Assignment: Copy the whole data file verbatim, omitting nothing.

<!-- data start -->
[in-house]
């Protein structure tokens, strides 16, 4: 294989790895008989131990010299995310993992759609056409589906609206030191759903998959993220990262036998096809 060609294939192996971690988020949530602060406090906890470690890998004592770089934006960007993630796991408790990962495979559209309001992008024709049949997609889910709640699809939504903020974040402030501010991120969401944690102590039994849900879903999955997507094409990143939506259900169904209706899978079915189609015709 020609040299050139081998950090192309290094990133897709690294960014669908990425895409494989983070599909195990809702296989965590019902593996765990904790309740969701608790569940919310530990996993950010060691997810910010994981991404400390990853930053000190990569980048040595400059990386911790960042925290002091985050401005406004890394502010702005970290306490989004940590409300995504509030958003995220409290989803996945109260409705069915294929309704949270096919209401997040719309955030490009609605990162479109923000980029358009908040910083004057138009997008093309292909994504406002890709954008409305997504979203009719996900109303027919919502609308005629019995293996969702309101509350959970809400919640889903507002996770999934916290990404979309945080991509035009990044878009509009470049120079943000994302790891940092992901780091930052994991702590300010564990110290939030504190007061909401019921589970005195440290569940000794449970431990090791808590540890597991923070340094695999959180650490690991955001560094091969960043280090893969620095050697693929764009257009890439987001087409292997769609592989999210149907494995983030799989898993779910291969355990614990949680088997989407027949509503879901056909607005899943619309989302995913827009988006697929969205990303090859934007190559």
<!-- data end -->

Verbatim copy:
[in-house]
């Protein structure tokens, strides 16, 4: 294989790895008989131990010299995310993992759609056409589906609206030191759903998959993220990262036998096809 060609294939192996971690988020949530602060406090906890470690890998004592770089934006960007993630796991408790990962495979559209309001992008024709049949997609889910709640699809939504903020974040402030501010991120969401944690102590039994849900879903999955997507094409990143939506259900169904209706899978079915189609015709 020609040299050139081998950090192309290094990133897709690294960014669908990425895409494989983070599909195990809702296989965590019902593996765990904790309740969701608790569940919310530990996993950010060691997810910010994981991404400390990853930053000190990569980048040595400059990386911790960042925290002091985050401005406004890394502010702005970290306490989004940590409300995504509030958003995220409290989803996945109260409705069915294929309704949270096919209401997040719309955030490009609605990162479109923000980029358009908040910083004057138009997008093309292909994504406002890709954008409305997504979203009719996900109303027919919502609308005629019995293996969702309101509350959970809400919640889903507002996770999934916290990404979309945080991509035009990044878009509009470049120079943000994302790891940092992901780091930052994991702590300010564990110290939030504190007061909401019921589970005195440290569940000794449970431990090791808590540890597991923070340094695999959180650490690991955001560094091969960043280090893969620095050697693929764009257009890439987001087409292997769609592989999210149907494995983030799989898993779910291969355990614990949680088997989407027949509503879901056909607005899943619309989302995913827009988006697929969205990303090859934007190559």